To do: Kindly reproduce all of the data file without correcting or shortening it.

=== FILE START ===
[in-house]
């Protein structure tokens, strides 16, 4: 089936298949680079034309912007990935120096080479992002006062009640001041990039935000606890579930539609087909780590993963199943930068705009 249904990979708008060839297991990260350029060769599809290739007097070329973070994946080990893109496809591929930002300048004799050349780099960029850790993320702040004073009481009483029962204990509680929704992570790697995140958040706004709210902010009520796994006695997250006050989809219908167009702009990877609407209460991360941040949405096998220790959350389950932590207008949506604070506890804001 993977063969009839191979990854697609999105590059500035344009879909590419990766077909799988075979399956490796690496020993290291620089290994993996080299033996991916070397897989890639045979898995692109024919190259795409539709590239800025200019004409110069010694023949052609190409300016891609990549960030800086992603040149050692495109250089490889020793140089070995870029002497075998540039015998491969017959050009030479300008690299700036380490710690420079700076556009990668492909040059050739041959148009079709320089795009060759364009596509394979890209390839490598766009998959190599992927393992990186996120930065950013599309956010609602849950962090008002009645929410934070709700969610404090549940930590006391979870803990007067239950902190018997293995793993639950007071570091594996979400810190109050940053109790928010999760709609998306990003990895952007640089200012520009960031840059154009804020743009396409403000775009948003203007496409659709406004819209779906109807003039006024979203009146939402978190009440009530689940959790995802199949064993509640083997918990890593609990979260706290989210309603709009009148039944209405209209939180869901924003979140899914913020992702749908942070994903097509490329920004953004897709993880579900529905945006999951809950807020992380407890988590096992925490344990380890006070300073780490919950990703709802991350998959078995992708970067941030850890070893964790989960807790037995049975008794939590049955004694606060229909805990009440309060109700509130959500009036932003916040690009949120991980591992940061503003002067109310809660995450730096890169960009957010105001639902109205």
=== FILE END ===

[in-house]
């Protein structure tokens, strides 16, 4: 089936298949680079034309912007990935120096080479992002006062009640001041990039935000606890579930539609087909780590993963199943930068705009 249904990979708008060839297991990260350029060769599809290739007097070329973070994946080990893109496809591929930002300048004799050349780099960029850790993320702040004073009481009483029962204990509680929704992570790697995140958040706004709210902010009520796994006695997250006050989809219908167009702009990877609407209460991360941040949405096998220790959350389950932590207008949506604070506890804001 993977063969009839191979990854697609999105590059500035344009879909590419990766077909799988075979399956490796690496020993290291620089290994993996080299033996991916070397897989890639045979898995692109024919190259795409539709590239800025200019004409110069010694023949052609190409300016891609990549960030800086992603040149050692495109250089490889020793140089070995870029002497075998540039015998491969017959050009030479300008690299700036380490710690420079700076556009990668492909040059050739041959148009079709320089795009060759364009596509394979890209390839490598766009998959190599992927393992990186996120930065950013599309956010609602849950962090008002009645929410934070709700969610404090549940930590006391979870803990007067239950902190018997293995793993639950007071570091594996979400810190109050940053109790928010999760709609998306990003990895952007640089200012520009960031840059154009804020743009396409403000775009948003203007496409659709406004819209779906109807003039006024979203009146939402978190009440009530689940959790995802199949064993509640083997918990890593609990979260706290989210309603709009009148039944209405209209939180869901924003979140899914913020992702749908942070994903097509490329920004953004897709993880579900529905945006999951809950807020992380407890988590096992925490344990380890006070300073780490919950990703709802991350998959078995992708970067941030850890070893964790989960807790037995049975008794939590049955004694606060229909805990009440309060109700509130959500009036932003916040690009949120991980591992940061503003002067109310809660995450730096890169960009957010105001639902109205």